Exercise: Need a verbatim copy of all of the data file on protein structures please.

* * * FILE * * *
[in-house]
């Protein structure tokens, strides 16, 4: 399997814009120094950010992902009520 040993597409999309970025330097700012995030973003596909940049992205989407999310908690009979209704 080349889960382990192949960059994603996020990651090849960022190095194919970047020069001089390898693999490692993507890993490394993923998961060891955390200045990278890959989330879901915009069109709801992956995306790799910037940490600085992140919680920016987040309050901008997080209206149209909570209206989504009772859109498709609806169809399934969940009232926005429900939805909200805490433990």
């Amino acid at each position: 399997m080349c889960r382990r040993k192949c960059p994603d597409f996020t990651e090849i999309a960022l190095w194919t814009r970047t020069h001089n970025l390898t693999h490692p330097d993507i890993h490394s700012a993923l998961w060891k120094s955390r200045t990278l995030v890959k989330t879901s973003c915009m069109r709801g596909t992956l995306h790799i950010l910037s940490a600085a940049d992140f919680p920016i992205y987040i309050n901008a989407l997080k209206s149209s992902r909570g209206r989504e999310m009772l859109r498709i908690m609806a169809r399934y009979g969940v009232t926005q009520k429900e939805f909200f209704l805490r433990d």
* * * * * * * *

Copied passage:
[in-house]
């Protein structure tokens, strides 16, 4: 399997814009120094950010992902009520 040993597409999309970025330097700012995030973003596909940049992205989407999310908690009979209704 080349889960382990192949960059994603996020990651090849960022190095194919970047020069001089390898693999490692993507890993490394993923998961060891955390200045990278890959989330879901915009069109709801992956995306790799910037940490600085992140919680920016987040309050901008997080209206149209909570209206989504009772859109498709609806169809399934969940009232926005429900939805909200805490433990």
């Amino acid at each position: 399997m080349c889960r382990r040993k192949c960059p994603d597409f996020t990651e090849i999309a960022l190095w194919t814009r970047t020069h001089n970025l390898t693999h490692p330097d993507i890993h490394s700012a993923l998961w060891k120094s955390r200045t990278l995030v890959k989330t879901s973003c915009m069109r709801g596909t992956l995306h790799i950010l910037s940490a600085a940049d992140f919680p920016i992205y987040i309050n901008a989407l997080k209206s149209s992902r909570g209206r989504e999310m009772l859109r498709i908690m609806a169809r399934y009979g969940v009232t926005q009520k429900e939805f909200f209704l805490r433990d």